Do we have a basic financial literacy category? It's perhaps well known to most LW-ers but I know we get the occasional aspiring rationalist high school / early college student and this stuff really isn't taught in school.
So what I'm getting is that if I already am investing in Vanguard, and being reasonable, the added value of betterment if any isn't worth my time? This is what I was trying to figure out today.
Link: Appeals to evidence may decrease donations among donors primarily seeking warm fuzzies: http://papers.ssrn.com/sol3/papers.cfm?abstract_id=2421943 hat tip http://marginalrevolution.com/marginalrevolution/2014/04/does-greater-charitable-effectiveness-spur-more-donations.html
My understanding, you might believe in some continued life after death, something about human souls, any sort of supernatural things, but not believe in a personified interacting deity who gave humans orders like worship me, do this/that etc., nor be a deist who thinks there is such a being but doesn't give orders for some reason.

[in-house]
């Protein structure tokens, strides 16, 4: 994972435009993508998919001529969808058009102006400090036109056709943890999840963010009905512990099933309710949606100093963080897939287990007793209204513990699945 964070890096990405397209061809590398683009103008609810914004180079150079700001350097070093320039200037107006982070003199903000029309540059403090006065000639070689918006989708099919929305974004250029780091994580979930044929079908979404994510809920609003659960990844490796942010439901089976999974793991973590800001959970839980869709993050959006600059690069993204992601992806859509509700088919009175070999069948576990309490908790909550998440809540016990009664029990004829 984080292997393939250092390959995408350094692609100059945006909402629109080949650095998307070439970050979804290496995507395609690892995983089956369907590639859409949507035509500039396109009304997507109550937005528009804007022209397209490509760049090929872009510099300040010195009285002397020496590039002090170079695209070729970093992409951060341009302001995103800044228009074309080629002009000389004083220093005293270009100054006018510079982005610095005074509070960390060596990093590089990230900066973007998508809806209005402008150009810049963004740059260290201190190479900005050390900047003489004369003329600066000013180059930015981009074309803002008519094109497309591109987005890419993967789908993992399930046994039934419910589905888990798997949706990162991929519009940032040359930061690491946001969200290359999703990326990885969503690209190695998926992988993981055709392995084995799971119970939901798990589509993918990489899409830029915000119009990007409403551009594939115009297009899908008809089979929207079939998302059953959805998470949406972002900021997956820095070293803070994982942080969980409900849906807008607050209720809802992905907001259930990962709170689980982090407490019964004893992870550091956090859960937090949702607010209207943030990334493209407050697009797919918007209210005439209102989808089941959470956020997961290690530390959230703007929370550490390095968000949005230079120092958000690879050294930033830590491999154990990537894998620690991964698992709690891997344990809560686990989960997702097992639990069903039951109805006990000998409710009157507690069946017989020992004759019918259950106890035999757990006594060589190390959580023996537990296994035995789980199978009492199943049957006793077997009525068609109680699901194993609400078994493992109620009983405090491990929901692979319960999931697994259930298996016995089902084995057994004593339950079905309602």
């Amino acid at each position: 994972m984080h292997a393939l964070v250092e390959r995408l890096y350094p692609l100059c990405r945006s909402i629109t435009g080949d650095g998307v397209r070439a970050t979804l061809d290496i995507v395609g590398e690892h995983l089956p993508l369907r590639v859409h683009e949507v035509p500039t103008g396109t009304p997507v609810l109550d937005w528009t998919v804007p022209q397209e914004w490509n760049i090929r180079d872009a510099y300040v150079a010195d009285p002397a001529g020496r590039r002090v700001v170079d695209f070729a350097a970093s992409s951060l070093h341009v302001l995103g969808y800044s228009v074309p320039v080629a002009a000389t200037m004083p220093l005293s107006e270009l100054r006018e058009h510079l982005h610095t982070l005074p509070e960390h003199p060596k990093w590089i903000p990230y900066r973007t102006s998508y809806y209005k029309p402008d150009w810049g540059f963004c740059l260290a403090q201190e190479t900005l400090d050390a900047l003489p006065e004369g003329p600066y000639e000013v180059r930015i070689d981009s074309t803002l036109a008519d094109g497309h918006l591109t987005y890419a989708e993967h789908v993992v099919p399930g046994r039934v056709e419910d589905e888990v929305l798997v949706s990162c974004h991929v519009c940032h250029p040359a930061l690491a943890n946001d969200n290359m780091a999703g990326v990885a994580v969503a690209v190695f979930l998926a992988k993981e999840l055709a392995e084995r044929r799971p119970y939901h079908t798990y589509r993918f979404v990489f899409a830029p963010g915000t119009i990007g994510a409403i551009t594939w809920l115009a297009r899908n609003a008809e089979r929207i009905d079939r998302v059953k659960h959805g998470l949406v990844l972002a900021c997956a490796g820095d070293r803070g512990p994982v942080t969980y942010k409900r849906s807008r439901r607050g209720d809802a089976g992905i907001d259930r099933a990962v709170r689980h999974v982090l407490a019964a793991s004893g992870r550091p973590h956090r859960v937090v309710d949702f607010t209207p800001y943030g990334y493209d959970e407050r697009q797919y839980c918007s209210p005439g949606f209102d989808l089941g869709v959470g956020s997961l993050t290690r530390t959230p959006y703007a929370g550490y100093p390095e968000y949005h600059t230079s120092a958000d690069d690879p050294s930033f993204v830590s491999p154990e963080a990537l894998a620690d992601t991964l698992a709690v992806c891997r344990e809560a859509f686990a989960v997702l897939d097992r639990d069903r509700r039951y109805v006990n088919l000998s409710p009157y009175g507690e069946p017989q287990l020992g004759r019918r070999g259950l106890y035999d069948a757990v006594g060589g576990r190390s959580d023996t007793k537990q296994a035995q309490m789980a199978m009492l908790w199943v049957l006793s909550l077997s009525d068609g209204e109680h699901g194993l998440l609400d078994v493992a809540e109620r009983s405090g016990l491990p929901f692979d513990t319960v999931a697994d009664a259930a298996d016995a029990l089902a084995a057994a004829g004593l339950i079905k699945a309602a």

You might repeat Intelligence Amplification here, as I was confused until I read the previous post links.
Naive hypothesis: Given the Flynn effect, and that college students are younger than the general population, could that explain the difference? That Coscott's conditional "If US citizens between 18 and 24 are representative of the entire population in terms of IQ" is false?
Wait, what? This might be a little off topic, but if you assert that they lack evidence and are drawing conclusions based on motivated reasoning, that seems highly relevant and not ad hominem. I guess it could be unnecessary, as you might try to focus exactly on their evidence, but it would seem reasonable to look at the evidence they present, and say "this is consistent with motivated reasoning, for example you describe many things that would happen by chance but nothing similar contradictory, so there seems to be some confirmation bias" etc.
Like: Houston though